A few highlights below...
by Susan Hopkins
The team at Highland Planning hosted an early morning training session called "Essentials of Public Engagement" with members of RocCity Coalition. We shared some of our favorite tools and techniques. Thanks to the members of RocCity Coalition for a lively discussion.
A few highlights below...
By Christopher Dunne
“Gamification” is an ugly word but it's also one of our favorite techniques for making complex information and tough choices more fun and engaging for members of the public. We talked about using a "Guess Who" game board to teach participants about tradeoffs in the world of transit back in February. More recently in Auburn, we handed out March Madness-style brackets to help launch a discussion about what criteria should be used to select an alternate water source for Cayuga County as part of the Regional Master Plan for their water system.
These tools are light-hearted but that never detracts from the conversations they create. The discussion this exercise generated in Cayuga County was productive, informative and maybe even as engaging as your conversation by the water cooler about the Ramblers blowing up your bracket.
A March Madness-style bracket with match-ups between different criteria used to assess an alternate water source for Cayuga County.
Committee members fill out their brackets before an in-depth discussion.
by Susan Hopkins
The Highland team held an in-house training this morning (in the conference loft) to review and refresh some of the foundations of our work, including promises and values we bring to the table as practitioners of public engagement. Sue shared some key takeaways from the International Association of Public Participation (IAP2) training last fall.
It's great to refresh our knowledge and share important lessons we've learned practicing in the real world. There's a lot of knowledge in this loft.
We also provide training for public agencies, developers, and neighborhood organizations. Topics include the basics of engagement, designing a solid engagement process, and using innovative techniques.
If you would like to organize a training for your organization, contact us to learn more!
by Tanya Zwahlen
We stepped away from the office today for some team building and strategic planning. And playtime. Playtime that included burpees.
by Christopher Dunne
It’s been a whirlwind two months since I started as a Senior Planner with Highland Planning and only a little longer since I’ve been able to call Rochester my home. I’ve already had the opportunity to help our region’s public transit system Reimagine itself, build a MetroQuest survey to gather input for one of the City’s riverfront park projects and, of course, furiously scribble down notes on a butcher pad at meetings in Buffalo and Cayuga County.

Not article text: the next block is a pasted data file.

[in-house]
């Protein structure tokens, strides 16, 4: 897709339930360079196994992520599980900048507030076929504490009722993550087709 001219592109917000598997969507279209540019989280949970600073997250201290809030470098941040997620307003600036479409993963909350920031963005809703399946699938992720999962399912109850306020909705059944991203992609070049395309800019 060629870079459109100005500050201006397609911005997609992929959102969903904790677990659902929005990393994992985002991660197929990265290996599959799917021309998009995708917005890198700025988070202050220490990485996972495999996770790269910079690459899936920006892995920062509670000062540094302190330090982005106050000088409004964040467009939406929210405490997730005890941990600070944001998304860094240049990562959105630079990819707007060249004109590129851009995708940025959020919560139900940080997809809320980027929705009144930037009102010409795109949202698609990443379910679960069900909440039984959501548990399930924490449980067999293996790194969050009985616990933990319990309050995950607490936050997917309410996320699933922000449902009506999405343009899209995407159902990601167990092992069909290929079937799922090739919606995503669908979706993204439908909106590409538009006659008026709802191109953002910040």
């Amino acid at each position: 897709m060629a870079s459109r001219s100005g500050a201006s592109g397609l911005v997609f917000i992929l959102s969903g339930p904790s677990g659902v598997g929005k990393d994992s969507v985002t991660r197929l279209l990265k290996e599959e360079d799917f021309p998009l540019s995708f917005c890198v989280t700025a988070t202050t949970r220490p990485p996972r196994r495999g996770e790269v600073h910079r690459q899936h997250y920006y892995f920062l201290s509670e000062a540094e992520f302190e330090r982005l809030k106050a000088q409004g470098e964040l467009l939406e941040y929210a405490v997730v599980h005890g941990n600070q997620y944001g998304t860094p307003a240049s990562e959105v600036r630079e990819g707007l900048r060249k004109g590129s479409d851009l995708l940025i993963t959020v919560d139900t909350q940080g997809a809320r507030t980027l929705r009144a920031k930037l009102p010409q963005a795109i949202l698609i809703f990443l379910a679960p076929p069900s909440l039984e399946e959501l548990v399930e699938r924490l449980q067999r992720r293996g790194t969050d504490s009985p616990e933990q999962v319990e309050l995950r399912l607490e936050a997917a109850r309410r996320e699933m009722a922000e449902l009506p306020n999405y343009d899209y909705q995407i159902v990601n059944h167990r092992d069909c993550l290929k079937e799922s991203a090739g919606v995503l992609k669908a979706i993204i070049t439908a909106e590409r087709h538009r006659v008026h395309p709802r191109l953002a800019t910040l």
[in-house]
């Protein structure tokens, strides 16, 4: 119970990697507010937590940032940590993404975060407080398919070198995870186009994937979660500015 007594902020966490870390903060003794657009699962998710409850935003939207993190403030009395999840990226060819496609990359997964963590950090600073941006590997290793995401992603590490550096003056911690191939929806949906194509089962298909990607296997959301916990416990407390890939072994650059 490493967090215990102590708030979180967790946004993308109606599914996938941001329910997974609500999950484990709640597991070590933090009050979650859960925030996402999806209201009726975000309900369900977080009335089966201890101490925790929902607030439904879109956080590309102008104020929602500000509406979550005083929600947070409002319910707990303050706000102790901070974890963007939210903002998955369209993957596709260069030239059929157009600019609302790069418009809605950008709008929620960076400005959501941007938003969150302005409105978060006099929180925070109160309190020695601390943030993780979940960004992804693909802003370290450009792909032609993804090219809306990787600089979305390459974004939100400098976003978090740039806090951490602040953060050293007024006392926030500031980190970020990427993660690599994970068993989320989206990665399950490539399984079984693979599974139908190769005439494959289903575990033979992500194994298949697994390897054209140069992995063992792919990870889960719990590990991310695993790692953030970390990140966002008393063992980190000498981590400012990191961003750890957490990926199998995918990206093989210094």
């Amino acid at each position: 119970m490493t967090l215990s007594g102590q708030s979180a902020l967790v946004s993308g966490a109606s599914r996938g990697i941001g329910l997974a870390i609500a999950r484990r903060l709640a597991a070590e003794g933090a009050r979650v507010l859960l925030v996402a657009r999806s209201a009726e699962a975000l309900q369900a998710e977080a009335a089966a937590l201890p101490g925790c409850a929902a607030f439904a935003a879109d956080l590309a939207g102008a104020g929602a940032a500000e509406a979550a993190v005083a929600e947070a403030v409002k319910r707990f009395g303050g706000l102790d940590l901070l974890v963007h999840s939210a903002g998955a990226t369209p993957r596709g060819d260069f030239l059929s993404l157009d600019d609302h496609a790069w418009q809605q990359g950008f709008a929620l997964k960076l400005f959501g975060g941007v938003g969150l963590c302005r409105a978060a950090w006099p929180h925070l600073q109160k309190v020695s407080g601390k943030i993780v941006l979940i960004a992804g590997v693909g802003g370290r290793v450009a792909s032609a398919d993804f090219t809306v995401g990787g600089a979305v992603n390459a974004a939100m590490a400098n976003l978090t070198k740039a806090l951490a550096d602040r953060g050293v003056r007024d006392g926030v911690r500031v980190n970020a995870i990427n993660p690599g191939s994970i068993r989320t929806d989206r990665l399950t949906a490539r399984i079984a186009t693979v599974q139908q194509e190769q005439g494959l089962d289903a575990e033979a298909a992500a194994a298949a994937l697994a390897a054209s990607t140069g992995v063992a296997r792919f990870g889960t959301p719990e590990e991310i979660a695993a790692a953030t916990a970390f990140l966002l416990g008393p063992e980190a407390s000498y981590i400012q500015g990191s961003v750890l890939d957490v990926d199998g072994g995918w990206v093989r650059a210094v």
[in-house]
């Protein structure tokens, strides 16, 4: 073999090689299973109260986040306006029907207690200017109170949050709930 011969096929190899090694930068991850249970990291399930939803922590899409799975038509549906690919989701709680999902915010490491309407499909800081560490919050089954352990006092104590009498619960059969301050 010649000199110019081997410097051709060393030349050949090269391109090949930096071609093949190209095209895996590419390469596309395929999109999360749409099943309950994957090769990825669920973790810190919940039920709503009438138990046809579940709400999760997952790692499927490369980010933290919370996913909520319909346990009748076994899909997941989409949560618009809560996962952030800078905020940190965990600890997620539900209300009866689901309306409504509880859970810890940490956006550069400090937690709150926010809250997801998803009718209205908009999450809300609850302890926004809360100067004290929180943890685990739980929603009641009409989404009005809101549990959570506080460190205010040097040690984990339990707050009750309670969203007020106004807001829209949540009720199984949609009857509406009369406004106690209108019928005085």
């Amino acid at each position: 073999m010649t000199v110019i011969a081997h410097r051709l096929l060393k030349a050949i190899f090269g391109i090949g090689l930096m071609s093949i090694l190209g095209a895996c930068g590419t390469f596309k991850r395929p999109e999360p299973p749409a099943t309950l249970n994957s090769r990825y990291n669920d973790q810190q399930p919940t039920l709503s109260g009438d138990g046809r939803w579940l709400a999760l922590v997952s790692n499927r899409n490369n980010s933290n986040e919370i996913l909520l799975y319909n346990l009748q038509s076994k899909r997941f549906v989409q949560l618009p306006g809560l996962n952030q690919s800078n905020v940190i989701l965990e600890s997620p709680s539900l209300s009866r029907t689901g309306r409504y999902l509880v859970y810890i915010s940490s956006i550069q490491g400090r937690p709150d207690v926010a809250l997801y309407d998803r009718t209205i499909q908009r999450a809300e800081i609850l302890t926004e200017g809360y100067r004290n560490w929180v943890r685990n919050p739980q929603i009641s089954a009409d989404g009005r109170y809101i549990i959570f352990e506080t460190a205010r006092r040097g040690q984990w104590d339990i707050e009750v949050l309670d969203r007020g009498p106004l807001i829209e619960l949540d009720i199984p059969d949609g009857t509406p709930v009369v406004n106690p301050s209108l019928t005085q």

All of this has been new but also familiar. My background is in state government in Massachusetts. After college, I worked in three state senate offices where I did everything from answering the phone to drafting legislation and budget amendments on healthcare, education and transportation. Serving constituents and working on political campaigns taught me the value of listening and the importance of breaking down technical jargon into words that everyone can understand. While working at the State House, I earned my Masters’ in Public Administration from UMass Boston where I authored blog posts about autonomous vehicles, a study of escalator passenger behavior in the area’s subway system and a review of the state’s lobbying laws among other projects. After getting my MPA, I made the move from Boston to Rochester this past September.
Part of what excites me about working for Highland Planning has been the opportunity to get quick crash courses on the communities that we partner with throughout New York. Having worked for the people of cities like Springfield and Pittsfield, Massachusetts, I’m no stranger to the post-industrial challenges that Rochester, Buffalo and other cities in our region face. Seeing firsthand the dynamism and creativity that people in these communities use to address these challenges though has been moving and it’s great to have a role to play in that transformation.
I’ve also loved the opportunity to think more about my personal passion for urban cycling and walking. As Monroe County looks at updating a decades-old transit system and Buffalo and surrounding communities explore transit-oriented development, I’ve had the chance to think more about the obstacles and opportunities communities encounter when trying to increase bike- and walkability. There is a wonderful intersection of engineering, politics and social psychology in these questions.
I sometimes half-jokingly sum up my career as “democracy cog.” The machinery of our system relies on human beings involved in law-making, campaigning and translating what the public wants into action, and I’ve been fortunate enough to work in roles in all of those areas. In my past positions, I listened to the concerns of communities and helped make policy. I’m now thrilled to be working for a firm that amplifies the voices of those who are affected by policy decisions like the ones I used to help make.
If you want to talk politics or policy, tell me about an opportunity to engage the community or just pass on your favorite vegan recipes, shoot me an email.